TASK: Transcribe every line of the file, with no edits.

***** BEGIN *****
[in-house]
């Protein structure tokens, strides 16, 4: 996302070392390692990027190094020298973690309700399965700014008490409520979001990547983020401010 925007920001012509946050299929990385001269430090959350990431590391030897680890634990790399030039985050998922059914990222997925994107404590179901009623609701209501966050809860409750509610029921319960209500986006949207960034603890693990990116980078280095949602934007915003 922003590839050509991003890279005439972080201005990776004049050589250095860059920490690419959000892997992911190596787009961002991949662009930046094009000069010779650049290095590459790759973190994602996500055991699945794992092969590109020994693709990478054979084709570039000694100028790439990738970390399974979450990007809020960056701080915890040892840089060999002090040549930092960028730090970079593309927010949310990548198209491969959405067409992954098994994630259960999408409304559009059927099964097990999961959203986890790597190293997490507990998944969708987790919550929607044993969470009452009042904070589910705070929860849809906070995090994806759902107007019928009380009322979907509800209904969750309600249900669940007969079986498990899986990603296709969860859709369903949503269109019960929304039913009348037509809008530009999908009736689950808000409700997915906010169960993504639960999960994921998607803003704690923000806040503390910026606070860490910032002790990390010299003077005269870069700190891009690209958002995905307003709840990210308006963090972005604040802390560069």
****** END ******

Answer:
[in-house]
């Protein structure tokens, strides 16, 4: 996302070392390692990027190094020298973690309700399965700014008490409520979001990547983020401010 925007920001012509946050299929990385001269430090959350990431590391030897680890634990790399030039985050998922059914990222997925994107404590179901009623609701209501966050809860409750509610029921319960209500986006949207960034603890693990990116980078280095949602934007915003 922003590839050509991003890279005439972080201005990776004049050589250095860059920490690419959000892997992911190596787009961002991949662009930046094009000069010779650049290095590459790759973190994602996500055991699945794992092969590109020994693709990478054979084709570039000694100028790439990738970390399974979450990007809020960056701080915890040892840089060999002090040549930092960028730090970079593309927010949310990548198209491969959405067409992954098994994630259960999408409304559009059927099964097990999961959203986890790597190293997490507990998944969708987790919550929607044993969470009452009042904070589910705070929860849809906070995090994806759902107007019928009380009322979907509800209904969750309600249900669940007969079986498990899986990603296709969860859709369903949503269109019960929304039913009348037509809008530009999908009736689950808000409700997915906010169960993504639960999960994921998607803003704690923000806040503390910026606070860490910032002790990390010299003077005269870069700190891009690209958002995905307003709840990210308006963090972005604040802390560069």